The opposite of freedom

It sounds a bit melodramatic, I know, but in Spanish the post of Human Rights Ombudsman is translated as Defensor del Pueblo – literally “defender of the people.” Switch just a couple of letters around and you end up with Defensor del Puesto – Defender of his Post. Sure, it’s a silly pun, but still, it gets some smiles. Mostly it’s fun because “Defensor del Puesto” is a far more accurate description of what our Human Rights Ombudsman, Germán Mundaraín, actually does, given his craven toadying towards the president and his obvious fear of doing anything that might anger him and undermine his position.

And you want to hear what’s alarming?

Pretty soon, using that pun on the radio or on television is going to be against the law here.

Say “defensor del puesto” in front of a microphone and you’ll face fines worth tens of thousands of dollars. The station you’re on will risk losing its broadcast license. The pun is clearly disrespectful to our honorable Ombudsman, and under Chávez’s soon-to-be-approved Media Contents Law you’re just not allowed to say such things on the air.

Now, another thing that hasn’t made me any friends is my criticism of Venezuela’s private media – which long ago decided that political activism is much more fun than, y’know, actually reporting. Of course, I decided that too, but when I did, I realized the only honest course of action was to stop working as a reporter. The Venezuelan TV networks, on the other hand, continue to pretend to produce journalism even though it’s clear that what they’re all about is putting out as much material damaging to the government as they can.

Of course, the government has become so thuggish that making it look bad on TV is not particularly challenging. The proliferation of amateur videos showing chavista activists attacking opposition gatherings, often shooting guns into opposition crowds, is the most striking example. Those videos are for real, as are the reams of self-destructive presidential statements, the burping generals, the footage of soldiers beating on opposition activsts, or any of the long list of moronic own-goals the government has been scoring in plain view of the TV cameras. You don’t need some sort of sophisticated media dirty tricks lab to make the government look thuggish on TV, as the chavistas would have it. No, you just have to put a camera in front of them and hit record.

Obviously the constant negative coverage is a problem for the government, and they’ve decided enough is enough. The government’s moving against the TV and radio stations in characteristically brutish style, with a a Media Content Law that looks like something straight out of the 1930s.

The bill bans broadcasting contents that “promote, condone or incite disrespect for the legitimate authorities and institutions, such as: members of the National Assembly, President of the Republic, Vicepresident, ministers, Supreme Tribunal Magistrates, Attorney General, Ombudsman, Comptroller General, CNE and Military authorities.”

Zo-wee! They sure didn’t leave anyone out, did they?!

It kills me that some first-world lefties still defend the Chávez government. Wake up, people: these people want to make it illegal for anyone to criticize them on the air! That’s now characterized as a “very grave infraction” within the Contents’ Law. Other new infractions include promoting, condoning or inciting either war, altering public order, committing crimes or doing anything against the “security of the nation.” No doubt they’ll gift us a friendly board of military men to decide just what does and what does not imperil the security of the nation, or what constitutes promoting disrespect against the Comptroller General, or what counts as incietement to public disorder. And they’ll call the people on that board anything you can think of other than “censors,” but that’s exactly what they’ll be.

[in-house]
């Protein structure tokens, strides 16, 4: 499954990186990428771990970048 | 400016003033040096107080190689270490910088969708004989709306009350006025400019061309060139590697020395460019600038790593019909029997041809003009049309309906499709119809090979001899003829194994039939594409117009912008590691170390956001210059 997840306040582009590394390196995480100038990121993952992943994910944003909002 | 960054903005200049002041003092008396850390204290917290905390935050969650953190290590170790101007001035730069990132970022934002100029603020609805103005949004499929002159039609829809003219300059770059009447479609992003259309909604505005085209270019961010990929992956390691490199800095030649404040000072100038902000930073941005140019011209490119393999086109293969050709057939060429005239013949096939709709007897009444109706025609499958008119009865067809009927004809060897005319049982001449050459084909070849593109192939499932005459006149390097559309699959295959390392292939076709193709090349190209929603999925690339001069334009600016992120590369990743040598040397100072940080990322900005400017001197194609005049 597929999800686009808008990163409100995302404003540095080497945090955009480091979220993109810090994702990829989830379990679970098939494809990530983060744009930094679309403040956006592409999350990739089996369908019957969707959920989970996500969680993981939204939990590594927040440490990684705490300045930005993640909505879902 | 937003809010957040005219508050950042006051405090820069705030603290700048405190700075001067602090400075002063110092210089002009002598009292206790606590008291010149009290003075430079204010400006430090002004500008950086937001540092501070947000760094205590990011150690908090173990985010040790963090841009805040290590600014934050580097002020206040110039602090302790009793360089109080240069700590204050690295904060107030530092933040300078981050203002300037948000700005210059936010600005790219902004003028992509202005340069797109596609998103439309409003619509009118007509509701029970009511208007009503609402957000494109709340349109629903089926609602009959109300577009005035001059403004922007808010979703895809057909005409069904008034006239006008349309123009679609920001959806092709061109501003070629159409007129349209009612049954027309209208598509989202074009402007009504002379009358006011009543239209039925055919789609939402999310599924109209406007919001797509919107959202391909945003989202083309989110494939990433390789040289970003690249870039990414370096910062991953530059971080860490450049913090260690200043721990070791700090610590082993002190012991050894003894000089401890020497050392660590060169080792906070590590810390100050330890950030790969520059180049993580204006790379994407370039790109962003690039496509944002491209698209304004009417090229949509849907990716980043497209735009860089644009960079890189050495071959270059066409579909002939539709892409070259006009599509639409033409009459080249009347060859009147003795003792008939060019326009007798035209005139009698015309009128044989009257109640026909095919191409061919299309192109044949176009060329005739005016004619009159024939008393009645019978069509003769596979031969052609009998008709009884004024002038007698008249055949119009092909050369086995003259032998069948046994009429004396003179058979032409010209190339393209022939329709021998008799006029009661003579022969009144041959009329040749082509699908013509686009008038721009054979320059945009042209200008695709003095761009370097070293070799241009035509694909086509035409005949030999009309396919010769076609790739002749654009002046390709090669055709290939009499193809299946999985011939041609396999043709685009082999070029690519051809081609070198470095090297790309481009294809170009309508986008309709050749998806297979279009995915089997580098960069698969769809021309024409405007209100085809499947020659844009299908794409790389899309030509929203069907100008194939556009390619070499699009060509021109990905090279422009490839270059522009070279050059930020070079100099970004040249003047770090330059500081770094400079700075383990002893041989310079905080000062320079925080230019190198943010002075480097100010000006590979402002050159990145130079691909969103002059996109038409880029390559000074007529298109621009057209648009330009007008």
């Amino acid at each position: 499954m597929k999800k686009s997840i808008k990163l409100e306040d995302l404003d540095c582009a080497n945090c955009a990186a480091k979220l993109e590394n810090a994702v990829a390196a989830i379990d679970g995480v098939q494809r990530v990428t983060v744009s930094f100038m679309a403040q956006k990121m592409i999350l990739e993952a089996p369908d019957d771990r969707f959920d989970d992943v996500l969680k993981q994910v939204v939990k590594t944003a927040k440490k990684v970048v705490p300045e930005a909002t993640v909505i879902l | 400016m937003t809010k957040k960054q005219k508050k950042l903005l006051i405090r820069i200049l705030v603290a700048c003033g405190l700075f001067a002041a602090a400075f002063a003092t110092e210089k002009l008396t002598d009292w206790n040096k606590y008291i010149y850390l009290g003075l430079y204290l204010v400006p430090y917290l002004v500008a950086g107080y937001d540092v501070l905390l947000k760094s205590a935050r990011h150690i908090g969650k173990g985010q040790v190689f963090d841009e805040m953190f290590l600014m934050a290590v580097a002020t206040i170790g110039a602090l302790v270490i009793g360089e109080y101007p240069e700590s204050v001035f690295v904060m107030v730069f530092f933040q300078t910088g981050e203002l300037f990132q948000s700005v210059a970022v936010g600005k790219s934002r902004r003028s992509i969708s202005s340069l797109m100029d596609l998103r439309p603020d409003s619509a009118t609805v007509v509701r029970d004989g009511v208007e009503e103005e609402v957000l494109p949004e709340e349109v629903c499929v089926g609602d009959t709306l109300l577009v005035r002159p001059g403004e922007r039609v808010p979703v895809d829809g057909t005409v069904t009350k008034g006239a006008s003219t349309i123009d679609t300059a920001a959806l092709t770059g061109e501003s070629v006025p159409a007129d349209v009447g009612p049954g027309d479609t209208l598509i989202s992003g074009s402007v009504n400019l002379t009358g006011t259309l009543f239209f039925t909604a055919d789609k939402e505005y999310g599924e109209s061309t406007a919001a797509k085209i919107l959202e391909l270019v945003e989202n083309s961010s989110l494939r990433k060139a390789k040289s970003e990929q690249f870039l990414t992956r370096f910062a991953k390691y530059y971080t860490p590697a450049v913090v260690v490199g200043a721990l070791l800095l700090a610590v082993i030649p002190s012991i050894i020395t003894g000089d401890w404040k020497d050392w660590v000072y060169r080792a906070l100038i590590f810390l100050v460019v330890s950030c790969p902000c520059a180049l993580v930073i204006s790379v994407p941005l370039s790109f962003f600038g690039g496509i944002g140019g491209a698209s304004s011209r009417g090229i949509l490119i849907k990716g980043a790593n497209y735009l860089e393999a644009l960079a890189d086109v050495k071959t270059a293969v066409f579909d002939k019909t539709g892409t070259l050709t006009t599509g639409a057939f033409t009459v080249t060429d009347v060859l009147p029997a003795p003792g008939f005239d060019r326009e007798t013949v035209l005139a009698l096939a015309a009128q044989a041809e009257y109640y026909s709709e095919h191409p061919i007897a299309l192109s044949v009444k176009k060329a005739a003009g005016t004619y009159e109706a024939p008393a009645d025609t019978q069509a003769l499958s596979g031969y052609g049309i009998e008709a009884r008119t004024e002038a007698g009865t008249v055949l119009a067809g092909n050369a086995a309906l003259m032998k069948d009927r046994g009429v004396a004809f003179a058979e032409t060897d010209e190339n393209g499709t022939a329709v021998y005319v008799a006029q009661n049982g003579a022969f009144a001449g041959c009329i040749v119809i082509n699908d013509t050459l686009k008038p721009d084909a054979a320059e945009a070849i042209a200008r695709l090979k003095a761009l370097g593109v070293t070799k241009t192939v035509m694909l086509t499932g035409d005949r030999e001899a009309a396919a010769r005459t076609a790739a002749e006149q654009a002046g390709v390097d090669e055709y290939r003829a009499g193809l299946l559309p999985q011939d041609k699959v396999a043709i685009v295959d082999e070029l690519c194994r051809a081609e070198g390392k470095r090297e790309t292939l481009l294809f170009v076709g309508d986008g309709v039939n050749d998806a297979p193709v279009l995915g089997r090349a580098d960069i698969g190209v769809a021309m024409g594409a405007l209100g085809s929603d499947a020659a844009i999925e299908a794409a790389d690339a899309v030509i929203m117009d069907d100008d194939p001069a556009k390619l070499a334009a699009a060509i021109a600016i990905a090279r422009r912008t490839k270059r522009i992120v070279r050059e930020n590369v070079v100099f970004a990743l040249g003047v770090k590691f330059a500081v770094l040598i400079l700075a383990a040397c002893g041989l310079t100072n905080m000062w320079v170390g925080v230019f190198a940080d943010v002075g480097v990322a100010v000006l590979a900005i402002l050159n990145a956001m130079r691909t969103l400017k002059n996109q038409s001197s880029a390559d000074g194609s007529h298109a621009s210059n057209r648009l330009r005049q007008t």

How is it that Americans and Europeans who would have a triple-conniption at any initiative back home that was one fiftieth as dangerous to freedom of speech as this still sympathize with Chávez?

Under the bill, violating any of these new rules will justify a punitive 48 hour shutdown of the TV or radio station involved. Two such closures within 3 years are grounds for the final suspension of the broadcaster’s concession, effectively shutting them down for good. How long could it take until that starts happening?

It’s perfectly obvious that Chávez doesn’t give a rat’s ass about the ethics of journalism – you only have to spend 10 minutes watching state TV to understand that. What he wants is complete impunity, he wants to be able to give his underlings any orders at all without the whole world hearing about it. He can’t do that while there’s an independent media out there covering him, much less if that media is committed to shining a spotlight on every little abuse of power he perpetrates.

In other words, the days of Authoritarianism Lite are at an end. Any debate on the fine points of journalistic ethics and deontology wither into indifference in the face of this autocratic onslaught. The government wants the private broadcasters shut down not because of how often they lie, but because of how often they tell the truth.

The international community must issue an emphatic rejection to this authoritarian lunacy. They’re really going too far now.

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A journalist, political commentator and news obsessive, Francisco Toro is the Founder and Executive Editor of Caracas Chronicles.


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